On May 31, 2010, Specialty Products Holding Corp (“SPHC” or the “Debtor”), filed for bankruptcy in the United States Bankruptcy Court for the District of Delaware. This post is one of two posts regarding the SPHC bankruptcy. The first post will look at the Debtor’s businesses and events leading up to the bankruptcy filing, while a second post will look at how SPHC intends to deal with the large volume of asbestos claims that forced it to file for bankruptcy.
The Debtors’ Business
According to documents filed in the Debtor’s bankruptcy proceeding, up until May of this year SPHC operated under the name RPM, Inc., or Republic Powdered Metals, Inc.. SPHC is the parent company to Bondex International, Inc. (“Bondex”). Bondex filed for bankruptcy protection in Delaware at the same time as SPHC and the two bankruptcy proceedings are being jointly administered. See Debtor’s Declaration in Support of First Day Pleadings at *3.
SPHC and its subsidiaries manufacture, distribute and sell chemical products used in insulation, powder coatings, cleaning products, fuel additives and sealants. The company’s products are sold under the names Chemspec, Day-Glo, Dryvit, Guardian, Mohawk, Kop-Coat and Valvtect.
SPHC is a wholly owned subsidiary of RPM International (“RPM”). RPM is a not a debtor in the Delaware bankruptcy proceedings. RPM is an international holding company with subsidiaries that manufacture products similar to those of the Debtor. Whereas the Debtor’s revenue for 2009 totaled $329 million, RPM’s revenues hit $3.4 billion during this same time frame. See Declaration, at *4.
The Motivation Behind Filing for Bankruptcy
The SPHC bankruptcy is not your typical bankruptcy. Many of the Chapter 11 debtors that filed for bankruptcy within the last year blame their filing on either the global recession or an overall tightening of commercial credit (or a combination of the two). Not SPHC. According to its Declaration, the company’s “businesses and operations are healthy and profitable, and generate cash.” Declaration, at *5.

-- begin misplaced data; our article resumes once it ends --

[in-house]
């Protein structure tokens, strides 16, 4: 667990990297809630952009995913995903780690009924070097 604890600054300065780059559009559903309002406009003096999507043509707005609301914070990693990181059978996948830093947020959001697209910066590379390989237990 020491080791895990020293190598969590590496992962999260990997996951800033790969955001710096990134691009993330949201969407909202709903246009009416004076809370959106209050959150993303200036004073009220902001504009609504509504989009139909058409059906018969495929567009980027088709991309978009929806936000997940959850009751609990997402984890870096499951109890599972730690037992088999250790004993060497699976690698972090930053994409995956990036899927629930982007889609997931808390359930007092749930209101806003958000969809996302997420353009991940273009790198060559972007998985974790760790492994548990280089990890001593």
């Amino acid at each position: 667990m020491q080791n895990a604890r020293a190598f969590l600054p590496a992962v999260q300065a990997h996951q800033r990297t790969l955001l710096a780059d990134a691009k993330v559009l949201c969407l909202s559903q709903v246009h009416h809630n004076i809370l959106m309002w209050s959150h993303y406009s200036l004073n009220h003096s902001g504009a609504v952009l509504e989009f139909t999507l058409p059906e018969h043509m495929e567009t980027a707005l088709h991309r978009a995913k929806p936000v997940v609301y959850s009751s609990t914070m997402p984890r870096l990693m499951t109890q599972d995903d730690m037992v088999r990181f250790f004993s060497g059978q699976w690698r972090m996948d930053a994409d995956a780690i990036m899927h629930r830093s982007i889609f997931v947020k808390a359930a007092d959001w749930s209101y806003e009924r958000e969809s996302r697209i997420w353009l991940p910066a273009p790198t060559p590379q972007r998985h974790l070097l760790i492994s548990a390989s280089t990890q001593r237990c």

Instead of the being forced in to bankruptcy due to the global recession, SPHC filed for bankruptcy in order to deal with the 10,000+ asbestos related bodily injury lawsuits pending against it. SPHC blames its asbestos exposure on the acquisition of Reardon Company in 1966. Reardon manufactured and sold a joint compound that was used by consumers in home repairs. The product contained asbestos and SPHC continued selling the product for approximately eleven years. In addition to the joint compound, Debtors sold other products containing asbestos (roofing, sealants, etc.) through the early 1980s. Id.
Since the 1980s, Bondex has been named as a defendant in approximately 20,000 asbestos related lawsuits. Similarly, SPHC has been named as a defendant in more than 8,000 asbestos related suits. Currently, Debtor is a defendant in over 10,000 such suits. Based on current filings, the Debtor expects to be named in many more lawsuits for the near future. SPHC estimates that its asbestos costs from 2005 to 2009 range between $60 million and $82 million per year. It is these costs that SPHC seeks to gain control of through bankruptcy.
In the next post we will look at how SPHC intends to frame the bankruptcy proceeding to address is asbestos exposure. This bankruptcy proceeding is before the Honorable Kevin J. Carey, Chief Judge of the United States Bankruptcy Court for the District of Delaware. A copy of the Debtor’s petition for bankruptcy is available here. A copy of the Declaration is available here.